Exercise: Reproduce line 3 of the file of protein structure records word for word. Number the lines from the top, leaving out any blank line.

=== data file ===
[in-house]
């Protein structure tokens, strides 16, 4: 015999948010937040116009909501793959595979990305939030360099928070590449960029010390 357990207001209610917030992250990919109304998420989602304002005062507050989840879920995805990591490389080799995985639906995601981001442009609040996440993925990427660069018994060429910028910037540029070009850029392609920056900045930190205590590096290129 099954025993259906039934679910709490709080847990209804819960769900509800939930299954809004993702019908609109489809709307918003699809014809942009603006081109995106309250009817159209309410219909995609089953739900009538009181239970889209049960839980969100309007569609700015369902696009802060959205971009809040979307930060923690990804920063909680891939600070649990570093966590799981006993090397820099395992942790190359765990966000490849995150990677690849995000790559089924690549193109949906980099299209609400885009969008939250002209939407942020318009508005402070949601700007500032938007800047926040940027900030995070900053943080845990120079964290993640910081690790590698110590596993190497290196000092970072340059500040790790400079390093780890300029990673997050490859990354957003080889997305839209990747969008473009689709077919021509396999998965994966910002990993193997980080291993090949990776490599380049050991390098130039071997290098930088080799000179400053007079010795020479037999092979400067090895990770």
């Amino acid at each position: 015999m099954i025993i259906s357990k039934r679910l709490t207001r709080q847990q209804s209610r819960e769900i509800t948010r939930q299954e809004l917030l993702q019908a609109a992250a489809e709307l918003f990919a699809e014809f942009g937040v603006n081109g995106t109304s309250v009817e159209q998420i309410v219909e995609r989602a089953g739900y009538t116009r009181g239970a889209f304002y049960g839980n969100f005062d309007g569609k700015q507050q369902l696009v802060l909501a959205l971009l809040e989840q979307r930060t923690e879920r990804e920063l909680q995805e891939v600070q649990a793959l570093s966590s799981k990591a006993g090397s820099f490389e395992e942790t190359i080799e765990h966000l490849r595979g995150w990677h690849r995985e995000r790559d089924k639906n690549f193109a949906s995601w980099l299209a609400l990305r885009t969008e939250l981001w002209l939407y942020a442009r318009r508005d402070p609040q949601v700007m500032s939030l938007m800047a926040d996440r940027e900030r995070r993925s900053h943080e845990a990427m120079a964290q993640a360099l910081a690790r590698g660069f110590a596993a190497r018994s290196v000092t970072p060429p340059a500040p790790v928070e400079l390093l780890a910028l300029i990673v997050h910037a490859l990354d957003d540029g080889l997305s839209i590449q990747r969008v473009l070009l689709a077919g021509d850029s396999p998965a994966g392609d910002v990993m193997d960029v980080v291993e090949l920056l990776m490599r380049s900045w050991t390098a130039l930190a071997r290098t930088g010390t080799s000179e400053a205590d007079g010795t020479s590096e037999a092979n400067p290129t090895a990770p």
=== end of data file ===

């Amino acid at each position: 015999m099954i025993i259906s357990k039934r679910l709490t207001r709080q847990q209804s209610r819960e769900i509800t948010r939930q299954e809004l917030l993702q019908a609109a992250a489809e709307l918003f990919a699809e014809f942009g937040v603006n081109g995106t109304s309250v009817e159209q998420i309410v219909e995609r989602a089953g739900y009538t116009r009181g239970a889209f304002y049960g839980n969100f005062d309007g569609k700015q507050q369902l696009v802060l909501a959205l971009l809040e989840q979307r930060t923690e879920r990804e920063l909680q995805e891939v600070q649990a793959l570093s966590s799981k990591a006993g090397s820099f490389e395992e942790t190359i080799e765990h966000l490849r595979g995150w990677h690849r995985e995000r790559d089924k639906n690549f193109a949906s995601w980099l299209a609400l990305r885009t969008e939250l981001w002209l939407y942020a442009r318009r508005d402070p609040q949601v700007m500032s939030l938007m800047a926040d996440r940027e900030r995070r993925s900053h943080e845990a990427m120079a964290q993640a360099l910081a690790r590698g660069f110590a596993a190497r018994s290196v000092t970072p060429p340059a500040p790790v928070e400079l390093l780890a910028l300029i990673v997050h910037a490859l990354d957003d540029g080889l997305s839209i590449q990747r969008v473009l070009l689709a077919g021509d850029s396999p998965a994966g392609d910002v990993m193997d960029v980080v291993e090949l920056l990776m490599r380049s900045w050991t390098a130039l930190a071997r290098t930088g010390t080799s000179e400053a205590d007079g010795t020479s590096e037999a092979n400067p290129t090895a990770p």